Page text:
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Word Links

From “Word Links: A Strategy for Developing Word Knowledge” by Ruth Helen Yopp

Standards: RL4, RIT4, SL1, SL6, L3, L4, L6

In this strategy, students work with tier-two words from a text or unit of study, although including some tier three words (specialized words of relatively low frequency, often limited to a specific domain) may be very useful. Students receive one word written on an index card or scrap of paper, or displayed on their iPad. Students find a partner whose word can be linked to their word. After a short conversation, pairs present to the whole group their answers to these questions: 

  • What do the words mean?
  • What do they have to do with each other?
  • How do they go together?

 

Word Links generated by RHS students:

 POLYSYLLABIC                   DIFFIDENT

"These words are connected because a diffident person refers to one who lacks confidence and would therefore refrain from using polysyllabic words."


REFRAIN                    AUDACITY

“These words are sort of opposites. To refrain from something means to hold back, but people who behave with audacity don’t hold back. They are bold. I would probably refrain from arguing with a police officer, but someone with audacity probably wouldn’t.”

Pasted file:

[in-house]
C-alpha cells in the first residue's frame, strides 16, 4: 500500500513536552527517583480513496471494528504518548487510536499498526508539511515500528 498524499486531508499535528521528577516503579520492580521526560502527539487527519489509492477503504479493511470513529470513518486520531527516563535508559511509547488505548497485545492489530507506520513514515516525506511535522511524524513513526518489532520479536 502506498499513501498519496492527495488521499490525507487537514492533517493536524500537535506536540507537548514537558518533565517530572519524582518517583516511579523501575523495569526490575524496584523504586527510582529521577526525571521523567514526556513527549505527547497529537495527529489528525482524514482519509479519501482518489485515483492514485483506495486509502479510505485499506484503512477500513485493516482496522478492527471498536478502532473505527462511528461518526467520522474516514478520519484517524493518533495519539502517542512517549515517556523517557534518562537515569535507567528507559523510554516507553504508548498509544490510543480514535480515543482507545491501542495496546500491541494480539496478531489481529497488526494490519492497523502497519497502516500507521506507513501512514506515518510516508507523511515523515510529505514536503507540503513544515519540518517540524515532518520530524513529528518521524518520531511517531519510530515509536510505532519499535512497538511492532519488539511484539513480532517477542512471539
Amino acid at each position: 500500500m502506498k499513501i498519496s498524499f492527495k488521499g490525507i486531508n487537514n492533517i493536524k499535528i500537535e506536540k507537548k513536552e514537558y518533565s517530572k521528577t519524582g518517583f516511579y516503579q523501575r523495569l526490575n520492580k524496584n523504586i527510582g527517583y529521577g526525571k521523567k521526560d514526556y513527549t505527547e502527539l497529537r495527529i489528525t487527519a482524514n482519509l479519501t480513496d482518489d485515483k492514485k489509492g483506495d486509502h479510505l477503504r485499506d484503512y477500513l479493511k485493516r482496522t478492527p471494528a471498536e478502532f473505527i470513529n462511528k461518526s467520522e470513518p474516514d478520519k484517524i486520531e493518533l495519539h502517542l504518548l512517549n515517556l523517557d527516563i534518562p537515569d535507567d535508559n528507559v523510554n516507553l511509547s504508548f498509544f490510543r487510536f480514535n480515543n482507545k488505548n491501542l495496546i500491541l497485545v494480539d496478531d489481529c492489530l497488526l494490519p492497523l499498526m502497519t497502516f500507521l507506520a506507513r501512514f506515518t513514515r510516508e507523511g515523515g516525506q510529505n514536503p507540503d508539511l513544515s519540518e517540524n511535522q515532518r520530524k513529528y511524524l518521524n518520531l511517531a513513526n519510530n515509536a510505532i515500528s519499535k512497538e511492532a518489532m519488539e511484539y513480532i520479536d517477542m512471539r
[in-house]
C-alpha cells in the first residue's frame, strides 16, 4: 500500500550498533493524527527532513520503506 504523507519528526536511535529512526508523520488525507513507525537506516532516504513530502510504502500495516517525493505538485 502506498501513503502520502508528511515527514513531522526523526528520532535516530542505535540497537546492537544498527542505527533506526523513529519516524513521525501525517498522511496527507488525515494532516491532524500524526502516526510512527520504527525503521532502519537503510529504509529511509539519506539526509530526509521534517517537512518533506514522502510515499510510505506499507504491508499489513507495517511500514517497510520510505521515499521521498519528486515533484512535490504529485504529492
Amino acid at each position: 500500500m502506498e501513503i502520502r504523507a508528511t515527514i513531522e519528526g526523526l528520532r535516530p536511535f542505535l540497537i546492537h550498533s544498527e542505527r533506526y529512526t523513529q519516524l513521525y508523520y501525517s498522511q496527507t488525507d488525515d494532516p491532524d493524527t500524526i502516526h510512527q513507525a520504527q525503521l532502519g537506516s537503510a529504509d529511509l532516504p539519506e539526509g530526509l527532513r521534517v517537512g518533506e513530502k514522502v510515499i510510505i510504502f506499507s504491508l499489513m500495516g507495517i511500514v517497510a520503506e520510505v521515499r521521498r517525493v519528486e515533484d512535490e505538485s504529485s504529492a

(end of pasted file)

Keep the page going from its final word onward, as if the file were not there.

FAUX PAS                  EXUBERANCE

"A faux pas is a social blunder. Exuberance is bubbling over with joy, high spirits, and enthusiasm. Sometimes a person who is filled with exuberance overreacts in a social setting and does something inappropriate, like meeting the President and slapping him on the back or giving him a high-five."


GUTTERAL                   FALSETTO

“Guttural and falsetto both have to do with sound. But they’re almost opposites because guttural is of the throat, harsh and almost forced. Falsetto is a high-pitched note or sound. An example would be when an opera singer has a sore throat. When an opera singer’s not feeling well, her normally falsetto tone could turn guttural.”


BARRIO                   LACQUER

"To lacquer is to cover something with a glossy coating. A barrio is an urban, Spanish-speaking community, often poor. The mayor of a city might lacquer the barrio with positive words to make his/her city seem less poor and more attractive to tourists."

 

CLOISTERED            INTRINSIC

"Cloistered means to be secluded from the world. Intrinsic means to belong to a thing by its very nature. When one feels like they are secluded, they don’t feel like they belong, so these words can be opposites. But they can also be related: when one feels that they belong intrinsically to something, they may not feel secluded, but that their belonging secludes them from everything else."

 

 

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